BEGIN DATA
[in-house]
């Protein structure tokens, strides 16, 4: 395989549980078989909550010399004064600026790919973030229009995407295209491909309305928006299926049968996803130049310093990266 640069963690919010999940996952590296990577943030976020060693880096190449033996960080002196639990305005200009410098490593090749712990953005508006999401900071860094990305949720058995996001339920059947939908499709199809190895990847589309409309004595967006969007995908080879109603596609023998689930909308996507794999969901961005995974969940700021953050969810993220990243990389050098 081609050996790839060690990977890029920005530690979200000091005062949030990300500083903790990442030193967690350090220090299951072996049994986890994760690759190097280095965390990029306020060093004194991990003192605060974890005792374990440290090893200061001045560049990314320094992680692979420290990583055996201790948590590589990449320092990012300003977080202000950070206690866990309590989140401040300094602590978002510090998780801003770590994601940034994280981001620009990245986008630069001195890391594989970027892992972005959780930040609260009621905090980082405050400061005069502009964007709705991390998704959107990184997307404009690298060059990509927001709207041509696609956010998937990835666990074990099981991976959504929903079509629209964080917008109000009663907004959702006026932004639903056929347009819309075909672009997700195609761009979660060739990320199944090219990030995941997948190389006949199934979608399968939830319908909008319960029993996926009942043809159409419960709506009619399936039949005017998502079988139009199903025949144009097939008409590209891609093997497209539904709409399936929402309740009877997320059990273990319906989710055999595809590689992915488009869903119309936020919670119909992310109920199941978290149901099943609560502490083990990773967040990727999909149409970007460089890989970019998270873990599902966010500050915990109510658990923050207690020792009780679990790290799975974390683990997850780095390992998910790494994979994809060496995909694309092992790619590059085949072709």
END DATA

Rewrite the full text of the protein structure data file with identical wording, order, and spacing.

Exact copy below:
[in-house]
């Protein structure tokens, strides 16, 4: 395989549980078989909550010399004064600026790919973030229009995407295209491909309305928006299926049968996803130049310093990266 640069963690919010999940996952590296990577943030976020060693880096190449033996960080002196639990305005200009410098490593090749712990953005508006999401900071860094990305949720058995996001339920059947939908499709199809190895990847589309409309004595967006969007995908080879109603596609023998689930909308996507794999969901961005995974969940700021953050969810993220990243990389050098 081609050996790839060690990977890029920005530690979200000091005062949030990300500083903790990442030193967690350090220090299951072996049994986890994760690759190097280095965390990029306020060093004194991990003192605060974890005792374990440290090893200061001045560049990314320094992680692979420290990583055996201790948590590589990449320092990012300003977080202000950070206690866990309590989140401040300094602590978002510090998780801003770590994601940034994280981001620009990245986008630069001195890391594989970027892992972005959780930040609260009621905090980082405050400061005069502009964007709705991390998704959107990184997307404009690298060059990509927001709207041509696609956010998937990835666990074990099981991976959504929903079509629209964080917008109000009663907004959702006026932004639903056929347009819309075909672009997700195609761009979660060739990320199944090219990030995941997948190389006949199934979608399968939830319908909008319960029993996926009942043809159409419960709506009619399936039949005017998502079988139009199903025949144009097939008409590209891609093997497209539904709409399936929402309740009877997320059990273990319906989710055999595809590689992915488009869903119309936020919670119909992310109920199941978290149901099943609560502490083990990773967040990727999909149409970007460089890989970019998270873990599902966010500050915990109510658990923050207690020792009780679990790290799975974390683990997850780095390992998910790494994979994809060496995909694309092992790619590059085949072709």